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What Happens if I Don’t Have an Advance Directive?

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Recently I made a late-night visit to a hospital Emergency Room. Fortunately, it wasn’t anything too serious. Upon discharge I was given a lot of paperwork to take home with me. Included was a booklet titled “Advance Directives and Planning.”

I appreciate that my local Emergency Department is giving out information on advance directives, which the booklet defined as “a way for you to tell your health care providers about the care you want to receive – or not receive – should you ever become incompetent.” The booklet then went on to describe different forms of advance directive, including the “living will and the health care power of attorney. |

The booklet contained good information. But as I read it I thought one important question was not discussed: What happens if I don’t have an advance directive or it cannot be found? I’m writing this article to answer that question.

If you are not competent to make medical decisions but do not have an advance directive, or it is unavailable when needed, decisions will nevertheless have to be made. In that event, who will be authorized to make decisions for you and what decisions can they make? Pennsylvania has a law that answers those important questions.

Pennsylvania’s Act 169

In Pennsylvania our law creates a hierarchy of substitute medical decision makers for you.  Act 169 (2006) provides for the passing of decision-making authority to your a “health care representative.” Your representative is authorized to make medical decisions for you if you lack decision making ability and have not appointed a surrogate yourself. This authority arises without court appointment or involvement.

Act 169 conforms with long prevailing medical practice.  If a patient cannot make decisions and has created no advance directive, health care providers traditionally have turned to family members for treatment decisions. A close family member is allowed to exercise “substituted judgment” on behalf of the patient.

Family members are considered to be in the best position to know what treatment decisions the patient himself would make if competent.  And resort to family decision making for incapacitated patients usually does provide decision makers who are concerned and available.

However, default decision making by family members is not without some problems and risks. Conflicts among family members are possible.  The most knowledgeable surrogate decision maker may not even be a member of the family. And family members may make decisions based upon ignorance, a desire to end family distress, or downright bad faith and ill motive.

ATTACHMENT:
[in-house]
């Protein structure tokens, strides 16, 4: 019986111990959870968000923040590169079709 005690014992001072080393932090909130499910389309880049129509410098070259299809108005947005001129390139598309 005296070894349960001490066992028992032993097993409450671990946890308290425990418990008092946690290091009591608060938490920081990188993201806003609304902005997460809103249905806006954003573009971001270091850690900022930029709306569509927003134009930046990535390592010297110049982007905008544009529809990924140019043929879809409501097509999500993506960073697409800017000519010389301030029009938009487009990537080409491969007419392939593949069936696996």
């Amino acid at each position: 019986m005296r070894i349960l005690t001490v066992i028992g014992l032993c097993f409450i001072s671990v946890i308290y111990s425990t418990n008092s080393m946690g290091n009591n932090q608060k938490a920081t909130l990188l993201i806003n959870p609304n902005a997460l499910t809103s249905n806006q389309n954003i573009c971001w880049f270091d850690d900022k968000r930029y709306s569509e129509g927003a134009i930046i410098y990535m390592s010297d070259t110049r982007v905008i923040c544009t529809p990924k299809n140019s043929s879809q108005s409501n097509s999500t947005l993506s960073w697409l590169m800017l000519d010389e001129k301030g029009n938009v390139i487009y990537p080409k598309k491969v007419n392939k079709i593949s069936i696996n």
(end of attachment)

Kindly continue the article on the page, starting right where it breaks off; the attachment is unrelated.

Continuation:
Act 169 gives your representative very broad decision-making process authority. He or she (or they) can make virtually any health care decision that you could make yourself if you were competent.  However, a representative may not decline health-care necessary to preserve life unless the patient is in an end-stage medical condition or is permanently unconscious.

Here is the substitute decision-making hierarchy established by Act 169.

(1) Designation by the Principal. An individual of sound mind may, by a signed writing or by personally informing the attending physician or the health care provider, designate one or more individuals to act as health care representative.

(2) Designation by Default.

If a higher priority decision maker is not reasonably available, the Act specifies that any member of the following classes, in descending order of priority, who is reasonably available, may act as health care representative:

(i) The spouse, unless an action for divorce is pending, and the adult children of the principal who are not the children of the spouse.

(ii) An adult child.

(iii) A parent.

(iv) An adult brother or sister.

(v) An adult grandchild.

(vi) An adult who has knowledge of the principal’s preferences and values, including, but not limited to, religious and moral beliefs, to assess how the principal would make health care decisions

The provisions of Act 169 are, in effect, a default advance directive for those persons who have not created their own. So, in most cases, there should be someone who will have the authority to make medical decisions for you even if you never signed an advance directive, or if the person you named is unavailable. But your Act 169 representative may not be the person you would want. And they may have no idea what kinds of decisions to make for you.

Conversations are Key

It is much better for everyone, patients, providers, and families, if advance directives are in place.  That way you get to choose your substitute decision maker. But even signing a legal advance directive document is not enough. Your treatment is much more likely to be consistent with your wishes if you have talked with your substitute decision maker about your choices for care.

When you can no longer speak for yourself, the care you will receive will be to a large degree dependent upon the conversations you have had with your family and the people who will be caring for you. Conversations are the key to getting the medical care you want and limiting burdensome and unwanted treatments. You need to have those conversations whether or not you have an advance directive. Do this for your family and not just yourself. Let them know what you want them to do if the time comes that they must speak for you.